Budget tops GOP talk on coming session

Published 7:50 am Sunday, November 13, 2011

Daniel Otten of Farmers State Bank, left, speaks Thursday at a meeting about ideas for reforming state government. -- Sarah Stultz/Albert Lea Tribune

Budget timelines. Predictability. Taxes.

Those were a few of the topics discussed Thursday during a meeting set up between three House lawmakers and local leaders about how to reform government services.

On a tour of the state called Reform 2.0, three House Republican representatives led discussion on how to improve the state’s business climate, reduce unnecessary mandates and reform the state tax code.

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“We know in the future government is going to have to look a lot different than it does today,” said District 27A Rep. Rich Murray of Albert Lea.

While lawmakers were able to pass some reform measures during the last legislative session, there is still much more work to be done, he said.

“We understand we’re going to have to do things differently … make government smaller in some areas,” said House Majority Leader Matt Dean, R-Dellwood.

Albert Lea Schools Superintendent Mike Funk said he is frustrated with the notion that state lawmakers talk about having no new taxes at the state level. But this just passes the potential tax increases to the local level with cities, counties and school districts.

“The local people are still paying the burden of what’s happening up there,” Funk said.

Albert Lea City Manager Chad Adams the city needs more stability from the state in terms of local government aid and the market value credit or exclusion programs.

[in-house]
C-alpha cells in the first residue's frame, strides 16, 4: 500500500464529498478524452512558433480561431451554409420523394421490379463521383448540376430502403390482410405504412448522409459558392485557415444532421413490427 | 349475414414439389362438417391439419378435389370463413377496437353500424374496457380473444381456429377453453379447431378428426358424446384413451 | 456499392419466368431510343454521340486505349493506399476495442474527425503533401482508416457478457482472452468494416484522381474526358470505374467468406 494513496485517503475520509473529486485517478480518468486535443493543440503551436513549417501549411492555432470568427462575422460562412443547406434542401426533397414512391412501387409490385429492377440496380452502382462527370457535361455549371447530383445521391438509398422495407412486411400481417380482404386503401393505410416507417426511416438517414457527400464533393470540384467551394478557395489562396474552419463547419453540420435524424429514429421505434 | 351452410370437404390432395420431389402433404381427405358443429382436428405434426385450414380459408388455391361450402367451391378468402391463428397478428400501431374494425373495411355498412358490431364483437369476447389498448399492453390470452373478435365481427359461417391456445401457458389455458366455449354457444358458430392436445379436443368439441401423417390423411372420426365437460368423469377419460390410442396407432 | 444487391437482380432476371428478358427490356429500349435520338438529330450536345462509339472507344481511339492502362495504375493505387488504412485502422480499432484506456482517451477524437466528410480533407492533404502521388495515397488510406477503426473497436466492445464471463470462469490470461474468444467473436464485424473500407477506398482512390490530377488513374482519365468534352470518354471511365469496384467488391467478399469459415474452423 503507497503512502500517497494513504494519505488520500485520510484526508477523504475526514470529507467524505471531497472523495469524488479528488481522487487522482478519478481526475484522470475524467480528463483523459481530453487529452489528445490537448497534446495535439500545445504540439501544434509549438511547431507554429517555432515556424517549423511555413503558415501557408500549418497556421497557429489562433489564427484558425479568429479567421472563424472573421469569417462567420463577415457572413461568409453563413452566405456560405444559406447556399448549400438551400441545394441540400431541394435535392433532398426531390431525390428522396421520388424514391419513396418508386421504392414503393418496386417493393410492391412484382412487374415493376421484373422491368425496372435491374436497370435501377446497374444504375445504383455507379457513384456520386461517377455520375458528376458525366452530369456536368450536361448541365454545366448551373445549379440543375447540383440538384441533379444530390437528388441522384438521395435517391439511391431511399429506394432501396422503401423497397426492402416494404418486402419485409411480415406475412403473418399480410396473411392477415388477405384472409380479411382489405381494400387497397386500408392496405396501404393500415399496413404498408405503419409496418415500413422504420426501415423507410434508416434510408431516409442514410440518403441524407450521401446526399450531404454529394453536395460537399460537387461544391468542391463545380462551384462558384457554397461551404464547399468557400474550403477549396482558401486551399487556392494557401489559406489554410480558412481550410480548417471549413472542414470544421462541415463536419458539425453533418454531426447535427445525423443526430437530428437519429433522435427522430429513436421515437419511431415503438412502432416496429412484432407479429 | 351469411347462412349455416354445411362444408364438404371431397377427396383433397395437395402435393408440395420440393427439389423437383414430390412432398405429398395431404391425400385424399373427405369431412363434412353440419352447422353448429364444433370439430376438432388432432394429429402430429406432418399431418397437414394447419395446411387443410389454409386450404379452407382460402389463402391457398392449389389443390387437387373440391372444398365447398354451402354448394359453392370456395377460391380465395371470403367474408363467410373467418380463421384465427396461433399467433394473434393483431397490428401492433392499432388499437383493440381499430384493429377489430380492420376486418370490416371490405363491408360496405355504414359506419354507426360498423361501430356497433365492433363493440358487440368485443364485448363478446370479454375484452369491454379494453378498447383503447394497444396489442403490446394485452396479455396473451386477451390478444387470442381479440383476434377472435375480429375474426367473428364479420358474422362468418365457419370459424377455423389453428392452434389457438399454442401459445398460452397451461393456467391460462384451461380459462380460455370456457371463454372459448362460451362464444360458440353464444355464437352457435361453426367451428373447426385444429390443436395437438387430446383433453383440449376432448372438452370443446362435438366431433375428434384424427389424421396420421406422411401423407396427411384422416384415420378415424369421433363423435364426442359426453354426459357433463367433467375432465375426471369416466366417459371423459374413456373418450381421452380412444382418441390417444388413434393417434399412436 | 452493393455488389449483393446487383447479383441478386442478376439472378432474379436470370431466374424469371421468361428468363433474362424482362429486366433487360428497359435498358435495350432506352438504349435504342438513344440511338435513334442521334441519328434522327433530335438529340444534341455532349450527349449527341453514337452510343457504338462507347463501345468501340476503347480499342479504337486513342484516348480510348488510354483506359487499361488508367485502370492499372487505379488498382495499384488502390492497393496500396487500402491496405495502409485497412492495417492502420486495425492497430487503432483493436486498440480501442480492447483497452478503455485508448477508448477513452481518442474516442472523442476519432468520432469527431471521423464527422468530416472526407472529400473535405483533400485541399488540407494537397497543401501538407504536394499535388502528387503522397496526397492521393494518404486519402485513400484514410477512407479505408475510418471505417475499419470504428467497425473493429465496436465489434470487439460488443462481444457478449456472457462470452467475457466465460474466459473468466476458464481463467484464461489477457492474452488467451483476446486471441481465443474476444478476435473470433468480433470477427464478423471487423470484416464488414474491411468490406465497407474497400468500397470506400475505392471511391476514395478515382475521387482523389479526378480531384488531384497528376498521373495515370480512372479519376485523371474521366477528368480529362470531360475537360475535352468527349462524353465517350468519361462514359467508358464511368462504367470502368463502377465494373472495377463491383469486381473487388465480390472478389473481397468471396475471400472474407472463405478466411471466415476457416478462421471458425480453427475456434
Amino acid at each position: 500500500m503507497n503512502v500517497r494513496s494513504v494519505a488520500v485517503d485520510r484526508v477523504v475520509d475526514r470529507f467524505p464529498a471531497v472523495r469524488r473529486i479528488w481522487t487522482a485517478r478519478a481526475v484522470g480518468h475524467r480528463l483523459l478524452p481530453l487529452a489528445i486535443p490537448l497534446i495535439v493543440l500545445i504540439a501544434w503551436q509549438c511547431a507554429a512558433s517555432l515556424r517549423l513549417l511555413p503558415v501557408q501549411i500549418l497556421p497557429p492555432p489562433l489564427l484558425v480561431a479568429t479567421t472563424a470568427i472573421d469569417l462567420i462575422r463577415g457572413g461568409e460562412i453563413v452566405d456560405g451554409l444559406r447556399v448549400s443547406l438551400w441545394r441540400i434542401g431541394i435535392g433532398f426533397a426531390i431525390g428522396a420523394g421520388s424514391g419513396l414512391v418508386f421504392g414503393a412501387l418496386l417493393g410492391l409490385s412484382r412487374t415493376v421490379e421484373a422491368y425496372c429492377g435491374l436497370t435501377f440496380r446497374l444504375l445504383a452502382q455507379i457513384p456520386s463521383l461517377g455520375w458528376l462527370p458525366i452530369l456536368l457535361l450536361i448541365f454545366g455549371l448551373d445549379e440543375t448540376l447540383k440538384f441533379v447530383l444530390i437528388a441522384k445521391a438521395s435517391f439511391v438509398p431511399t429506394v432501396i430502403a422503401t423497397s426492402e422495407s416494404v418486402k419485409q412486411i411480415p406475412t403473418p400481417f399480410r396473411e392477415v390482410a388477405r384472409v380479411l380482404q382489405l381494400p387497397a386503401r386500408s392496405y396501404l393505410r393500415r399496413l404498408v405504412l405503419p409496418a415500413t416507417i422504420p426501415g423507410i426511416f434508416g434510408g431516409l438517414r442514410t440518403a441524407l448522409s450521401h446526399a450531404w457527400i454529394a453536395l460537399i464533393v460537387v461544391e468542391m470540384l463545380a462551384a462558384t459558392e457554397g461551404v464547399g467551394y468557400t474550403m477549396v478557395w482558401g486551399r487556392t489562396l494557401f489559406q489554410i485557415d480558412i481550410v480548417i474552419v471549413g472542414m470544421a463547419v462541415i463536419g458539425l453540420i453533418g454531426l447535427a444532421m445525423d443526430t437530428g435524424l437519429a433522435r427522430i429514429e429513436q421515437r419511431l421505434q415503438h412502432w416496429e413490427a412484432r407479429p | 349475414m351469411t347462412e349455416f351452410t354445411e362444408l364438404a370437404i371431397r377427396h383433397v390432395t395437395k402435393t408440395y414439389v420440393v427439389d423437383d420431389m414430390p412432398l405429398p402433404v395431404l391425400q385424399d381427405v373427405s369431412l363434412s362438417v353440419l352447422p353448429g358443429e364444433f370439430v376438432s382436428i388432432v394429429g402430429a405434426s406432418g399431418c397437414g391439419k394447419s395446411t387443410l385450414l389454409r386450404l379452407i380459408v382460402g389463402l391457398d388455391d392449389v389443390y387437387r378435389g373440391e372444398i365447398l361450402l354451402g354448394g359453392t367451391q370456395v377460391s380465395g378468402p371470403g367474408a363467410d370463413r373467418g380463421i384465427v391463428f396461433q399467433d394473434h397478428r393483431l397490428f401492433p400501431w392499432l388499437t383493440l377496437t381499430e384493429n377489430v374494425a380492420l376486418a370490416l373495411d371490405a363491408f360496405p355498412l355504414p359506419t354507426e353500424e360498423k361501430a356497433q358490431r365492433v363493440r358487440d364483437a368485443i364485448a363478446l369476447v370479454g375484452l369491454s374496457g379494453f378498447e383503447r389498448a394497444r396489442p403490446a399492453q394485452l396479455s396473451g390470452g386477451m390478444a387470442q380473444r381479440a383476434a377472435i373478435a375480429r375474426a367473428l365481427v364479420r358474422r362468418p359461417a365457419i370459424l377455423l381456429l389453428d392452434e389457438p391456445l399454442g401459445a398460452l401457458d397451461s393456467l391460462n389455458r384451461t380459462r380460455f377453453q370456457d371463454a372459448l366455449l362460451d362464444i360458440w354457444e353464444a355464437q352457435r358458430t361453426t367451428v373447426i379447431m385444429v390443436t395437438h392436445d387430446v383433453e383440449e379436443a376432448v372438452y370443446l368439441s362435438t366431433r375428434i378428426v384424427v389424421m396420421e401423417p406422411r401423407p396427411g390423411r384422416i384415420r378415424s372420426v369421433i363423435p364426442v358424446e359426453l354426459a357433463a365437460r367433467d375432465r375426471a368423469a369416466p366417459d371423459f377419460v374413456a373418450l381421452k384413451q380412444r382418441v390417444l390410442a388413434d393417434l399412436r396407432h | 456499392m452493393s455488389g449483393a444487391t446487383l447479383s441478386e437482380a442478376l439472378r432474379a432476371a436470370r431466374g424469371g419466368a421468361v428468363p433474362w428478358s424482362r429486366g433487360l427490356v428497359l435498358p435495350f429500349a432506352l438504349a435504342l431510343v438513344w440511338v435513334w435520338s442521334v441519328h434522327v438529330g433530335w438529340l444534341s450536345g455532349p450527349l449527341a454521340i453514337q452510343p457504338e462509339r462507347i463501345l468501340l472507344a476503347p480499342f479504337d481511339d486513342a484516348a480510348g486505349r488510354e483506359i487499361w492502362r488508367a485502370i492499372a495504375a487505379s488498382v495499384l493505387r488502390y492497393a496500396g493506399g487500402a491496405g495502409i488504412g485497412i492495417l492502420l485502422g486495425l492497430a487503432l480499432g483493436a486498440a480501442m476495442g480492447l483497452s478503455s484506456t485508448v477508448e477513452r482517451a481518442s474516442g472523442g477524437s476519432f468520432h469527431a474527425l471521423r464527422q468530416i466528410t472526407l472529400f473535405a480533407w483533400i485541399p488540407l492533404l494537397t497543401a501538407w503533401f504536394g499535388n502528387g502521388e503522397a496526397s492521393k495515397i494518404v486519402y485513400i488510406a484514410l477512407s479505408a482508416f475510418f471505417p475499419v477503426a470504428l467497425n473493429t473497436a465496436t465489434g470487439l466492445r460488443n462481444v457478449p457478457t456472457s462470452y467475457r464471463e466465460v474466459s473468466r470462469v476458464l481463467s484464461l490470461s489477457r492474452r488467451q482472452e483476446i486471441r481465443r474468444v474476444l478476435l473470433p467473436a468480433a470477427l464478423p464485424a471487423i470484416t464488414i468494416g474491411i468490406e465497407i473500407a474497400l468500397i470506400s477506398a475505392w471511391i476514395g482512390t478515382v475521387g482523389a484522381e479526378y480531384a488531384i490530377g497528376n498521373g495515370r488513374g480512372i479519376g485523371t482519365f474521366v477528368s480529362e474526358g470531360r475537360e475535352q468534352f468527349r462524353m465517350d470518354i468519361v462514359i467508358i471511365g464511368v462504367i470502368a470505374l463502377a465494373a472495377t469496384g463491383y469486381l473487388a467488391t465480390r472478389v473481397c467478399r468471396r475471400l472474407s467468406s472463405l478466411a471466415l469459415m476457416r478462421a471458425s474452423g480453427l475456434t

Adams said during the last five years, the city has had to cut 14 full-time positions largely because of changes to these programs.

House Majority Leader Matt Dean, R-Dellwood, address a crowd of local leaders and residents Thursday during a meeting at the Albert Lea American Legion. -- Sarah Stultz/Albert Lea Tribune

He said it is hard for the city to plan a budget not knowing what the state is going to do with its own budget. In some years, cities have found out as late as December that they would not receive portions of state-aid payments.

These instances have caused cities to have to “manage by crisis,” Adams said.

Albert Lea-Freeborn County Chamber of Commerce Director Randy Kehr talked briefly about the elimination of the market value credit program. He said the hidden impact of this change is the impact it will have on commercial and industrial properties, noting that in some of the smaller communities in Freeborn County, there could be tax increases by 15 percent because of it.

Kehr said the chamber and other local leaders have tried to be proactive in letting residents and business owners know the impact of the change, but he still thinks there’s going to be “a lot of noise” when tax statements come out.

Kim Nelson, director of The Children’s Center, said she doesn’t think legislators have realized what effect the decrease in child care assistance has had.

Nelson said her facility alone has lost 10 families since that was approved.

But the concern is greater than for her facility, she said, noting that it causes students to be sent to school less prepared, which in turn affects the school districts.

Austin Superintendent David Krenz said the biggest thing he is looking for from the state is being able to plan for the future.

“We don’t know from year to year what programs we’ll have because we don’t know what our funding will be,” he said.

Dean also briefly talked about the possibility of a proposed constitutional amendment that would limit government growth.

Those in attendance shared mixed responses to this amendment.